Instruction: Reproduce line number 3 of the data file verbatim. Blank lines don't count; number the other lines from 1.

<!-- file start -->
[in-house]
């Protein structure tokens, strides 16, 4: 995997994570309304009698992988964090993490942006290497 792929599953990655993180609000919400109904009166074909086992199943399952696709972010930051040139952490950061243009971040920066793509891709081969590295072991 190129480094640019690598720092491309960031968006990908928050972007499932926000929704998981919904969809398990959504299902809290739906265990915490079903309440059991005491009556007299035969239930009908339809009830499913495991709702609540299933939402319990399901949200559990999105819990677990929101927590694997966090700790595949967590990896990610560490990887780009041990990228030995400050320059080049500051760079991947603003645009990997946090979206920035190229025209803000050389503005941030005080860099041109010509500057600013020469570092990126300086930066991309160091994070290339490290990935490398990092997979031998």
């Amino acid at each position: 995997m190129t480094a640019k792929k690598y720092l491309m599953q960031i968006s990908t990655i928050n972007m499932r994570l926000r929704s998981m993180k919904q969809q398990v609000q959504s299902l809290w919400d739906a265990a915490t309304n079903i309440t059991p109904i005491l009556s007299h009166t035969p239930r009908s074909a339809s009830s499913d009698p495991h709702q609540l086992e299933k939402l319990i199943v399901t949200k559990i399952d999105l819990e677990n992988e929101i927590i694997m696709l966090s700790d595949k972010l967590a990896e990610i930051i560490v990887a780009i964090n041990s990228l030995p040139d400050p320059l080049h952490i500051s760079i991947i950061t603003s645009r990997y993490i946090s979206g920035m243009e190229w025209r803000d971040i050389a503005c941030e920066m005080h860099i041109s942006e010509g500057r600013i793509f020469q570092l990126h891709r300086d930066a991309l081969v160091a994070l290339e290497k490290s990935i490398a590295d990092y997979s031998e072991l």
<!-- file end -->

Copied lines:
């Amino acid at each position: 995997m190129t480094a640019k792929k690598y720092l491309m599953q960031i968006s990908t990655i928050n972007m499932r994570l926000r929704s998981m993180k919904q969809q398990v609000q959504s299902l809290w919400d739906a265990a915490t309304n079903i309440t059991p109904i005491l009556s007299h009166t035969p239930r009908s074909a339809s009830s499913d009698p495991h709702q609540l086992e299933k939402l319990i199943v399901t949200k559990i399952d999105l819990e677990n992988e929101i927590i694997m696709l966090s700790d595949k972010l967590a990896e990610i930051i560490v990887a780009i964090n041990s990228l030995p040139d400050p320059l080049h952490i500051s760079i991947i950061t603003s645009r990997y993490i946090s979206g920035m243009e190229w025209r803000d971040i050389a503005c941030e920066m005080h860099i041109s942006e010509g500057r600013i793509f020469q570092l990126h891709r300086d930066a991309l081969v160091a994070l290339e290497k490290s990935i490398a590295d990092y997979s031998e072991l």